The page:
“Is it me, am I the drama?” Golden-bellied starfrontle. Image credit: Glenn Bartley.
Do you think that a peacock has the most colorful plumage? Well, think again. Scientists have found that hummingbirds may have the most colorful plumage in all the land, says a study published in Communications Biology.
The scientists collected over 1,600 reflectance spectra from 114 different species of hummingbirds, and the team calculated the variety of the colors found on a hummingbird plumage.
They compared the hummingbird data to previously published work on the variety of colors in other birds, including parrots, finches, penguins, and quetzals. They found that the variety of plumage colors in hummingbirds equals or exceeds the previous estimates for the variety of colors in plumage of all bird species. In fact, they found that 84.5 percent of the total variety of colors identified in the plumage of all birds were also found in hummingbirds.
The fiery-throated hummingbird. Image Credit: Glenn Bartley
It is no surprise as hummingbirds are very pretty birds and come in a range of looks, and even scientists find it difficult to distinguish their favorite bird.
“I have so many favorites in terms of how colorful they are (for example Costa’s and Fiery-throated hummingbirds),” Gabriela Venable, lead author of the study told IFLScience.
Emerald-bellied puffleg hummingbird. Image Credit: Juan Camilo Diaz/Shutterstock.Com
“That being said, my favorite hummingbird in terms of wacky appearances is the Emerald-bellied puffleg. These species as well as other pufflegs have very fluffy boot-like feathers around their feet, which are presumed to exist because of sexual selection. In other words, female pufflegs like fluffy feet and that brings me a lot of joy,” Venable said.
Interestingly enough, the team compared to how these plumage patches would appear to other birds and hummingbirds themselves; a bird’s eye view if you will. The greatest variety of the colors were located on the throats and the top of the heads of the birds, which is often used in social interactions and mating displays.
The colors tend to be located on the head or chest – Tufted coquette. Image Credit: Glenn Bartley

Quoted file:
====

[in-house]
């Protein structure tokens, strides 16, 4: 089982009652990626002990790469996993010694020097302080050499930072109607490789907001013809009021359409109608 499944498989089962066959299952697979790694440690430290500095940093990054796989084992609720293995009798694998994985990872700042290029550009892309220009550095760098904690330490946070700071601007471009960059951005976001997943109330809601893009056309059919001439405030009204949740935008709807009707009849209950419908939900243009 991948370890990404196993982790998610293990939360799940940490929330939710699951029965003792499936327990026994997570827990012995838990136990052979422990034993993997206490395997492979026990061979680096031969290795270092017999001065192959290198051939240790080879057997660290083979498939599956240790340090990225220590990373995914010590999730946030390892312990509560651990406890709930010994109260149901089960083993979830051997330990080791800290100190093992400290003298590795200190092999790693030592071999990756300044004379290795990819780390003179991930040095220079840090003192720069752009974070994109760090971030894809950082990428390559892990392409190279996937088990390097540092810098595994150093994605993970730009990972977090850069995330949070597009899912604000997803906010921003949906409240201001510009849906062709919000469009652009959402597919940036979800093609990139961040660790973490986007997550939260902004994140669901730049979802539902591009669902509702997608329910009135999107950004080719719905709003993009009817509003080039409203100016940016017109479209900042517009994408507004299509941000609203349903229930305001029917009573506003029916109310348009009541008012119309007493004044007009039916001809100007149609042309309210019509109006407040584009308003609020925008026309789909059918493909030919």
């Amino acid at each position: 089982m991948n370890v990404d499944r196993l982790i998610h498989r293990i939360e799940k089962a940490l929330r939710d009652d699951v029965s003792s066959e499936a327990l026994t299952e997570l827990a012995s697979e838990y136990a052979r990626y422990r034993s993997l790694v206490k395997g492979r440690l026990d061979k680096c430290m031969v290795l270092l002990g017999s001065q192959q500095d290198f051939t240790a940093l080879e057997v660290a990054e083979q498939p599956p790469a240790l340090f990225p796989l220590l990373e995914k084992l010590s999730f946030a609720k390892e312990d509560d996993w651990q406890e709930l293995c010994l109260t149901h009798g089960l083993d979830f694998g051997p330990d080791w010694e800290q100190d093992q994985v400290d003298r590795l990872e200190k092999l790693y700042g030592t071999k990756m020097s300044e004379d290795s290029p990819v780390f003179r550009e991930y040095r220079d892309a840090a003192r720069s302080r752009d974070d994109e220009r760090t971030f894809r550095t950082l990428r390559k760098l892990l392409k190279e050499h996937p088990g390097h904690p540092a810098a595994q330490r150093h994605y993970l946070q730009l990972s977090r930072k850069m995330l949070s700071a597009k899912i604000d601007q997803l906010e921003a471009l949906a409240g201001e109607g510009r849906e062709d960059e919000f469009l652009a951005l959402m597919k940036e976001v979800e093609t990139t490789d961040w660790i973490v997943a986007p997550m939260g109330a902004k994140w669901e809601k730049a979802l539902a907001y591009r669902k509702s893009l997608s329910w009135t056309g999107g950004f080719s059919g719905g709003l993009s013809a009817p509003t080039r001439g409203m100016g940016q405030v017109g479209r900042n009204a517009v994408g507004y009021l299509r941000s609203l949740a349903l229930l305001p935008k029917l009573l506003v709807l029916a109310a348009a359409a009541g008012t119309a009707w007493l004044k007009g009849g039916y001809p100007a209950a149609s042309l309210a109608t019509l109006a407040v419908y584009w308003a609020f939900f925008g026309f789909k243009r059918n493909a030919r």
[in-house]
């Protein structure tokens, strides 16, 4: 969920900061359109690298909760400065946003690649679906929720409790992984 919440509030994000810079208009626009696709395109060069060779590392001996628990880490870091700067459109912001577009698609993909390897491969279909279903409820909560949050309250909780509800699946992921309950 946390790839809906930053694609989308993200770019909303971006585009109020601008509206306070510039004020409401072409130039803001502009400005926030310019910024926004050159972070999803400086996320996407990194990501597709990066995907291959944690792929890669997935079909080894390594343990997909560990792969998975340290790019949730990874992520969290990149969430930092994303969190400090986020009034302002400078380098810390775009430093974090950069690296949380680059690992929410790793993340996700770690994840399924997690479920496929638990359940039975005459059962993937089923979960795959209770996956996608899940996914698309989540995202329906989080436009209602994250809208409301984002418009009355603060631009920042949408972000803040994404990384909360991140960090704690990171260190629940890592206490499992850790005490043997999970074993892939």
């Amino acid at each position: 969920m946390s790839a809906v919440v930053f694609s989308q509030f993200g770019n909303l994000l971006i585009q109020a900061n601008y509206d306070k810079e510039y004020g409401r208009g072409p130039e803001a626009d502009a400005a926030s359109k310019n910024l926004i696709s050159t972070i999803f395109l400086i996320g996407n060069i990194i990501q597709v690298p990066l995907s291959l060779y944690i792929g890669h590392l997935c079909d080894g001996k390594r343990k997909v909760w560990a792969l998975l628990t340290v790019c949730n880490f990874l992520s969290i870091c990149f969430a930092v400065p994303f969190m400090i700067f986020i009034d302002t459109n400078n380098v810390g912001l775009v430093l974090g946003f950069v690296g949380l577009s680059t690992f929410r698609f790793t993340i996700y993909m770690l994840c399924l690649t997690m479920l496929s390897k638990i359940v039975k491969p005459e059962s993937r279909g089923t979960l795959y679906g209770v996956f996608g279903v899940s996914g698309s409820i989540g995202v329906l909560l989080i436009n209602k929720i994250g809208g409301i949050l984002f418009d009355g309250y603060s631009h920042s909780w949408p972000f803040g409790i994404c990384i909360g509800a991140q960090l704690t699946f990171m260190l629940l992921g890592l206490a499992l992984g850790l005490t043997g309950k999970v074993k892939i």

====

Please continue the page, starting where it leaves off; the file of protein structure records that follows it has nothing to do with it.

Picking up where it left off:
When questioned on why hummingbirds may have evolved for this fantastic coloring, Venable explained: “Hummingbird plumage coloration has undergone a long history of sexual and social selection. They use their plumage during mating displays and other social interactions. Additionally, they have shown rapid species radiation with over 330 species having evolved in the past 22 million years.”
The wide variety of colors has also evolved because the mechanism for producing the color is so versatile.
“They use barbule structural color involving layers of melanosomes within hummingbird feather filaments that, when combined in varying thicknesses, produce a diverse range of colours. This type of barbule structural color appears to be unique in part because hummingbird melanosomes are unusually disc-shaped and hollow, which allows for the creation of very saturated colors.” Venable told IFLScience.
Quetzal feather under a microscope. The green in a quetzal’s feather is created by barbule structural color, the same coloration mechanism that hummingbirds largely use. Image Credit: Gabriela Venable
“Thus, hummingbirds can create an unusual diversity of saturated single peak colors, such as saturated blues and greens. Additionally, hummingbird barbule structural coloration has several components that allow for the creation of spectra with multiple peaks, leading to spectra of different color combinations, like true purple (red + blue) and UV-green (UV+green). With multi-peak spectra the ability to create new and different colors is greatly increased, allowing for a more versatile evolution of novel colors.”
Now the color diversity in other clades of birds is now being investigated and they hope to do some microscopy on some of the stranger colors that they found in hummingbirds.